Space is produced by individuals, planners, organizations and states moreover urban space is negotiated by various actors each of who have their own aim and vision.

Mumbai: women were the main savers

Representation

In Dikec's view urban policy is "a practice regime of representation" (Dikec, 2007, p. 21). The introduction of democratic representation measures as an integral principal of urban planning is a tool in which people can express and support their social, spatial, political and economic claims. As a result, this plays an instrumental role in driving urban developments towards a more spatially and socially just environment. In the Docklands the formation of the LLDC in 1981 was met with criticism on many representation issues in what Brownill sees as "Issues around governance of urban policies who is included and excluded by non-elected agencies" (Brownill, 1999, p.45), whereas the Conservative government argued that the Docklands' scale and severity of decline warranted a national response rather than a local one also that it was essential for a development as complex and significant as the London Docklands to be managed by one "unbureaucratic, fast moving organisation" to complete "flexible development plan" with the tight time constraints (Ward, 1986, p.120 & 118). As a UDC the LDDC is "free from the social obligations and expenses of the local authorities...(and so) is able to pursue the unambiguous objectives of economic redevelopment and encouragement to the private sector" (Ogden, 1992, p.13).

Almost all slums have registered Resident

Associations. CBOs were initially formed to fight demolitions.

However, the extent of participation by the

community and continuity of participation is issuebased

and varies in different slums at different times.

Most settlements have a slum leader or a local politician

who is the final arbitrator of disputes. In several

areas, it is powerful women who play the role of mediators

(Sharma, 2000 p 131).

Equal access to opportunities

Dikec offers an interesting reflection on the role of planning policies in the control of urban spaces "Injustice in the city was the domination of urban space, pushing the workers away from the city where rent was no longer affordable. Injustice was at once socially and spatially manifest, and above all, was produced not only socially but spatially as well." (Dikec, 2001, p. 1792). Reflecting on this formulation, the 1970s rezoning of much of the Docklands from industrial to 'West End uses" provide a very explicit case of both social and spatial injustice by undermining and driving away the local working-class from the highly desirable city-centres in what can be even seen as 'land occupancy' by the powerful (capital, developers and the neo-liberal state) (Ogden, 1992). This created a social and spatial gulf between the newcomers and the local population that were far from benefitting from the major investments and moving of capital into the Docklands.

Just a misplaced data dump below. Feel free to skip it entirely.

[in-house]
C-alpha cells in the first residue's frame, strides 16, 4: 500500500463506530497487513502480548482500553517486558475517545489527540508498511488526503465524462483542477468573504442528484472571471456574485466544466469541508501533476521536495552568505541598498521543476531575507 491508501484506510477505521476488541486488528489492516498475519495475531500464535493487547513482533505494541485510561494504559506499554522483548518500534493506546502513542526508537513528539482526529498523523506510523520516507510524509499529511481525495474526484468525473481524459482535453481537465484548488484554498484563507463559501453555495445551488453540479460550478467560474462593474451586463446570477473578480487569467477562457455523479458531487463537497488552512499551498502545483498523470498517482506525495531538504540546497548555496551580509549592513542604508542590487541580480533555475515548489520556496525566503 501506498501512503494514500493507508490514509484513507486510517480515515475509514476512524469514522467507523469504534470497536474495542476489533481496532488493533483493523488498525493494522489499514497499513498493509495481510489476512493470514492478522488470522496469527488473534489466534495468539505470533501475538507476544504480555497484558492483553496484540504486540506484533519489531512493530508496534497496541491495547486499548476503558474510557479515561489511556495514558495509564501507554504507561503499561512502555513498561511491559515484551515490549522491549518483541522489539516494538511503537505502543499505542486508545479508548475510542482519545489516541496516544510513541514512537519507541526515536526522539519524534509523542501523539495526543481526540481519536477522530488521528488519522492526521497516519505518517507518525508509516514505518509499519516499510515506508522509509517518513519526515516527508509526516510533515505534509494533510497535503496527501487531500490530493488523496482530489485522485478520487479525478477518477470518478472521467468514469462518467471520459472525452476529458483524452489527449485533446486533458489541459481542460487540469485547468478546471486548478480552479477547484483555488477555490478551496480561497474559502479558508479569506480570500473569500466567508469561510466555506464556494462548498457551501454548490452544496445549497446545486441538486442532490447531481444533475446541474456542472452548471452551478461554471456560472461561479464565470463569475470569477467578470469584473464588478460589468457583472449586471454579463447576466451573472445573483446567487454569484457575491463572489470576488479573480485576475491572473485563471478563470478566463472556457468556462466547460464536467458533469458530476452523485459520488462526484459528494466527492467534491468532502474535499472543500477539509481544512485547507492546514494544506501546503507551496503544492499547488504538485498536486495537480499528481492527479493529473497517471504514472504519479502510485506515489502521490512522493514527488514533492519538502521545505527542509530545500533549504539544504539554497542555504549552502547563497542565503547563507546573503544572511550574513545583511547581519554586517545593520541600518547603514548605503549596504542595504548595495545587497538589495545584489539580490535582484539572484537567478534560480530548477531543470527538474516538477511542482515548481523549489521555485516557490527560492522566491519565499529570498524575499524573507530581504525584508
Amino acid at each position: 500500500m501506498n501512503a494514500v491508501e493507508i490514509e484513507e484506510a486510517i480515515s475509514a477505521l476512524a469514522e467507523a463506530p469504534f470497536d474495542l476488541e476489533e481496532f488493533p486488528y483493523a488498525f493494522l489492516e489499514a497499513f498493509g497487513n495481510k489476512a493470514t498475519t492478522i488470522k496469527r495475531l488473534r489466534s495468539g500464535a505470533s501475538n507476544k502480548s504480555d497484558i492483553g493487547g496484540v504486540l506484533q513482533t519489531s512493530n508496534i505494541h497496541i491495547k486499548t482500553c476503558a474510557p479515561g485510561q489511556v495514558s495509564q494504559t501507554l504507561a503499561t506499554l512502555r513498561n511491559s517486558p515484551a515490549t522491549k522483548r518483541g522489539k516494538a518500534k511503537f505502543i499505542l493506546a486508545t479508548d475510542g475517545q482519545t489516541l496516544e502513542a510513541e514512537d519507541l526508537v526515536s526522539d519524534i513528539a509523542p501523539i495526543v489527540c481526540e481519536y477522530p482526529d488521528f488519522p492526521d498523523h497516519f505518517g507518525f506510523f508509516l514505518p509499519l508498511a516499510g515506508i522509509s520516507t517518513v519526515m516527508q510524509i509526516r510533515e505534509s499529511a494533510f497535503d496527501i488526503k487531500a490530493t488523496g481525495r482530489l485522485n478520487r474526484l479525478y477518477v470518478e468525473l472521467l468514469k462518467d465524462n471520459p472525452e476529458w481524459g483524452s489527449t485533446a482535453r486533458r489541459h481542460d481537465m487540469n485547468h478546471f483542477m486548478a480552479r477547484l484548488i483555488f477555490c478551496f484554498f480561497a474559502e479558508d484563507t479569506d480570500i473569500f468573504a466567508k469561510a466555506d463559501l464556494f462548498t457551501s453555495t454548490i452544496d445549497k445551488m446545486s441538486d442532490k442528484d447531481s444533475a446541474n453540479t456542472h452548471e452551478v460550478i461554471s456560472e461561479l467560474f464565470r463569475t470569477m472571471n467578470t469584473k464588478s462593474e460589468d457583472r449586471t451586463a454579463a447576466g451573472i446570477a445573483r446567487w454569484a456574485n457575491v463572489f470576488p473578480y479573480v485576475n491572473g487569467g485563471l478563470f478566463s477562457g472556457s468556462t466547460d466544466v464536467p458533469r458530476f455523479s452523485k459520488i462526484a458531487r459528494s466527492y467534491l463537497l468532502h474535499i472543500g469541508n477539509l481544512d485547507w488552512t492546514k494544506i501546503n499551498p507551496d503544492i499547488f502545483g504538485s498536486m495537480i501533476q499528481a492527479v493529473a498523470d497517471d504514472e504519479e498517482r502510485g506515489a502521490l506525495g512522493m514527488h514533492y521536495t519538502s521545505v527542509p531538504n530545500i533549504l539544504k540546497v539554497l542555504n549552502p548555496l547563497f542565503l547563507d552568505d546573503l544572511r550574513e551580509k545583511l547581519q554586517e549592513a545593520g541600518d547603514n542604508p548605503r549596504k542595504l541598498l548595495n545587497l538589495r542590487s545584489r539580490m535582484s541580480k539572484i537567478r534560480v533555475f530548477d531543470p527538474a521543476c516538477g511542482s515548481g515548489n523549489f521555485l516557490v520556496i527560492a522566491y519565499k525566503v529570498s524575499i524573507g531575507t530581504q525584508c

"Wide diffusion is acheived and at the same time regeneration is sensitive to local diversity and needs"

Sustainability

Well being and quality of life

In addition to the apparent spatial and urban regeneration, the creation of a 'balanced' community mix was an important aspiration for the Docklands however the restructuring of housing and employment has greatly impacted the social relations altering the demographic component of the local population bringing up reservations about 'who' has benefitted from this huge development and investment. A great indicator of the quality of life driven by the conservative party's economic policies and urban interventions was that the total employment in the Dockland fell 27% from 1978 to 1981. Further on, protests against the LLDC since its inception shifted the government's attitude and policies distinctively in the late 1980s towards providing a better quality of life to the local population promising some benefits as part of its large development scheme (Ogden, 1992). However, the limitations of this is clear in how employment in the Docklands remained unchanged from 3,553 in 1981 to 3,328 in 1991 (ibid).

Conclusion:

Docklands socially injust in intention and practice

Mumbai socially injust in intention but just in practice through collaboration and community participation